Iron ore price drops on China’s appeal to cut steel output

Hot steel on conveyor. Stock Image.

Benchmark iron ore futures in China dropped almost 6% on Wednesday after the country urged the steel industry to produce less crude steel next year amid the government’s carbon neutrality plan.

Iron ore prices have more than doubled in 2020, putting the steelmaking raw material on track to be the top-performing major commodity globally for a second straight year as speculative money floods in and Chinese demand holds firm.

But the Ministry of Industry and Information Technology called on the steel sector to “resolutely” cut crude steel output and ensure an annual drop in 2021.

The most active iron ore futures on the Dalian Commodity Exchange have gained 37.8% this quarter and 21.5% in December alone.

Transitioning the Chinese economy to carbon-neutrality within a few decades could cost $5.5-trillion

As the world’s largest producer of steel at 1.1 billion tonnes in 2020, China has shut down 150 million tonnes of annual production capacity from 2016-2020.

“Output cut can further improve the steel sector’s supply and demand situation… break and ease issues of deformed profits due to high raw material prices,” CITIC Securities told Reuters.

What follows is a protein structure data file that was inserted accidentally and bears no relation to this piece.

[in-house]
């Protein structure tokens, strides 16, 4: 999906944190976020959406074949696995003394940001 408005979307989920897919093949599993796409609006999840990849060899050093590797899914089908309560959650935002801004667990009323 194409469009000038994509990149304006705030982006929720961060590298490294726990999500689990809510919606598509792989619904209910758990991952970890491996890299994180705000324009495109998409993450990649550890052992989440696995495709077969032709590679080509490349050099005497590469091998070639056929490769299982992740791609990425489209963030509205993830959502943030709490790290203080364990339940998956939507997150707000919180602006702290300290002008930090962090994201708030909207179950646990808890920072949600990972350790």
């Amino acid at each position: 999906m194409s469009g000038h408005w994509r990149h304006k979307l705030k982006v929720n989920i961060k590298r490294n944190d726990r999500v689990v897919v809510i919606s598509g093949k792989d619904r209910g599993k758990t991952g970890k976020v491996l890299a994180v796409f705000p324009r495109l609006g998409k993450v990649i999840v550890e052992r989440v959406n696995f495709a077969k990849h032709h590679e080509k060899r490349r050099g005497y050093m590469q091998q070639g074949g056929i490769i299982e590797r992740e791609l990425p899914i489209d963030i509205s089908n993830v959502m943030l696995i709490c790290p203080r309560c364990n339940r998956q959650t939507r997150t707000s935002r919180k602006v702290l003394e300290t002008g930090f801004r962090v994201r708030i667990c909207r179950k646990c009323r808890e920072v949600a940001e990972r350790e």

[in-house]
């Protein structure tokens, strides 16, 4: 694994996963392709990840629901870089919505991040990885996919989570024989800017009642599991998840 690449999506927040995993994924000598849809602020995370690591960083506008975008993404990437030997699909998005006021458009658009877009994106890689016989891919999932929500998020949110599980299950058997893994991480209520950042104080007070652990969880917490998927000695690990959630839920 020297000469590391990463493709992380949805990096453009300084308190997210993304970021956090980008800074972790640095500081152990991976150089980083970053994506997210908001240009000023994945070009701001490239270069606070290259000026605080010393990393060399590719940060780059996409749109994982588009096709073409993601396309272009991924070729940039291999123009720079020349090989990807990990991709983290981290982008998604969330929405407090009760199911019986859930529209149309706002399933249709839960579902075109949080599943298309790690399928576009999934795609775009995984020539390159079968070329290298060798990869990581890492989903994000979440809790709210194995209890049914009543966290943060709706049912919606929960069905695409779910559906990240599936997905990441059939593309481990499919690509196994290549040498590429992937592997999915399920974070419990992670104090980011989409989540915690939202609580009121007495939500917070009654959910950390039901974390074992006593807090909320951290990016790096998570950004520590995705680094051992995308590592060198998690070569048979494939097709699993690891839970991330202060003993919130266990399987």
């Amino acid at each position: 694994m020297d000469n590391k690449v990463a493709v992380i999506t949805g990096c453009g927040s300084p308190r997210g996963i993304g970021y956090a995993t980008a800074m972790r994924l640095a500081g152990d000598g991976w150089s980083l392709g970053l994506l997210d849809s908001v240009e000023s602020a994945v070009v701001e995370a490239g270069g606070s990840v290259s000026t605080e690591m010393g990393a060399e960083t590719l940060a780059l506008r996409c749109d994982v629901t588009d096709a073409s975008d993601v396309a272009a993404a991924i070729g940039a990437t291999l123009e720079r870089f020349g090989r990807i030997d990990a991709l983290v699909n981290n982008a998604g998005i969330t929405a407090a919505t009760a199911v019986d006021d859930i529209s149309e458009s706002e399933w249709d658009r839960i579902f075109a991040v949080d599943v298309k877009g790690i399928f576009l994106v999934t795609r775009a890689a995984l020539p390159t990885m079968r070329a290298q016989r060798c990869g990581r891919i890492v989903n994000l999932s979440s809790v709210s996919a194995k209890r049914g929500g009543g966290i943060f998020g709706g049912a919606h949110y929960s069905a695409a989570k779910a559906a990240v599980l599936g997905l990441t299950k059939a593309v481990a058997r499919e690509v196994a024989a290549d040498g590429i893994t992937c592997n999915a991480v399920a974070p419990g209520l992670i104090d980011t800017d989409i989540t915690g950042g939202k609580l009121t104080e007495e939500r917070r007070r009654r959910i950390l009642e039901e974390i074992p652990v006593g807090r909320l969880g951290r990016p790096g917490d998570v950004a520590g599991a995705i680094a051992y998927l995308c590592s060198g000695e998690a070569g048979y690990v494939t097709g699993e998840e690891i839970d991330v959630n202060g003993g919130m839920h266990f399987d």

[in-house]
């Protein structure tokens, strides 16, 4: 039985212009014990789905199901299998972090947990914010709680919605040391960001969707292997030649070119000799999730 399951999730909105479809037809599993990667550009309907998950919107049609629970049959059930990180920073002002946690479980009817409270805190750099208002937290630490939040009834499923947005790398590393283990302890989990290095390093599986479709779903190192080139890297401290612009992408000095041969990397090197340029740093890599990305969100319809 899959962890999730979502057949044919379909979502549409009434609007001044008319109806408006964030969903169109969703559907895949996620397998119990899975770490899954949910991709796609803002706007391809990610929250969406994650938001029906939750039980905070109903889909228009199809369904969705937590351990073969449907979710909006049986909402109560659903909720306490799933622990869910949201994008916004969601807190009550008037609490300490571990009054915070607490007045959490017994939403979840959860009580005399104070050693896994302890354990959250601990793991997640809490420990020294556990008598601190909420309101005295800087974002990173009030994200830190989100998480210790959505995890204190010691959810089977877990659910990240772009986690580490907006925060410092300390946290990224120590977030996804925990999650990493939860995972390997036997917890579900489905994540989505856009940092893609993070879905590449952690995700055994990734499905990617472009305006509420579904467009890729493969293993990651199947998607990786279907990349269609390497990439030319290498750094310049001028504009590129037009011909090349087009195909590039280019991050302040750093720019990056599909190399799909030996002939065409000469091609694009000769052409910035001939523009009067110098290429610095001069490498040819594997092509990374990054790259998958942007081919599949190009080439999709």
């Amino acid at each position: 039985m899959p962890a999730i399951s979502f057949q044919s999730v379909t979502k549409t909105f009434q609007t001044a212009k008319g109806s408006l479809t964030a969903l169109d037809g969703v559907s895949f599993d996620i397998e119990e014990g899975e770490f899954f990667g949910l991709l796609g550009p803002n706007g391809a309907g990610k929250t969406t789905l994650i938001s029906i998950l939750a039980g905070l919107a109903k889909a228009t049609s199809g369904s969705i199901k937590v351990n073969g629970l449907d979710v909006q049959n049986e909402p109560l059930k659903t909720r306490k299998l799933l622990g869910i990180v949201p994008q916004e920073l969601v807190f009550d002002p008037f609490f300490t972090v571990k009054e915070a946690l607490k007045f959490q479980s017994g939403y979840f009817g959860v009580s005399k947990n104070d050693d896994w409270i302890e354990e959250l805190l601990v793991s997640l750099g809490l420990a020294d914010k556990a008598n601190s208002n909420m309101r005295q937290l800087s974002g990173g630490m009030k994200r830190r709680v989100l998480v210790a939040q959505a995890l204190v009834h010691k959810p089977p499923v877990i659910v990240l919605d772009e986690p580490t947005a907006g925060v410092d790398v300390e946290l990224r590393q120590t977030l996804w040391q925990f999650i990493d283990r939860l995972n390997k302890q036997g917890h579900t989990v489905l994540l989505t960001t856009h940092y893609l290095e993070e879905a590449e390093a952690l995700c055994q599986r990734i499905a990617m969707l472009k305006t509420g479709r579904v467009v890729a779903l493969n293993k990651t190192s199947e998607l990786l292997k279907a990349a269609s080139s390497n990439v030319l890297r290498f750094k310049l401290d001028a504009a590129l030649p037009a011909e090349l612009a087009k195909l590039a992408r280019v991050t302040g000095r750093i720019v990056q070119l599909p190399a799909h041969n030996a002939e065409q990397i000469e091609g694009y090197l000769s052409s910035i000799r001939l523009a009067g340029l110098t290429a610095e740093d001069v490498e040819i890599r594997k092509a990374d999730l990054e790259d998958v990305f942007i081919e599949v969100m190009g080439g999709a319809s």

Reasonable control of steel production can safeguard profit margins of mills and prevent high prices from getting transferred to the downstream sectors, CITIC added.

The most-traded iron ore futures on the Dalian Commodity Exchange, for May delivery, closed down 3.5% to 984 yuan ($150.65) a tonne, the lowest in nearly three weeks.

Coking coal futures were down 3.3% to 1,641 yuan per tonne, after shedding 4.7% in early trade. Dalian coke futures slipped 0.1% to 2,822 yuan a tonne.

Carbon neutrality

President Xi Jinping announced in September that China plans to go carbon-neutral by 2060. The country is the world’s largest energy consumer and greenhouse gas emitter, it mines and burns half the world’s coal, and is the top importer of oil and natural gas.

Transitioning the Chinese economy to carbon-neutrality within a few decades could cost $5.5-trillion, Sanford C. Bernstein & Co estimates.

(With files from Reuters)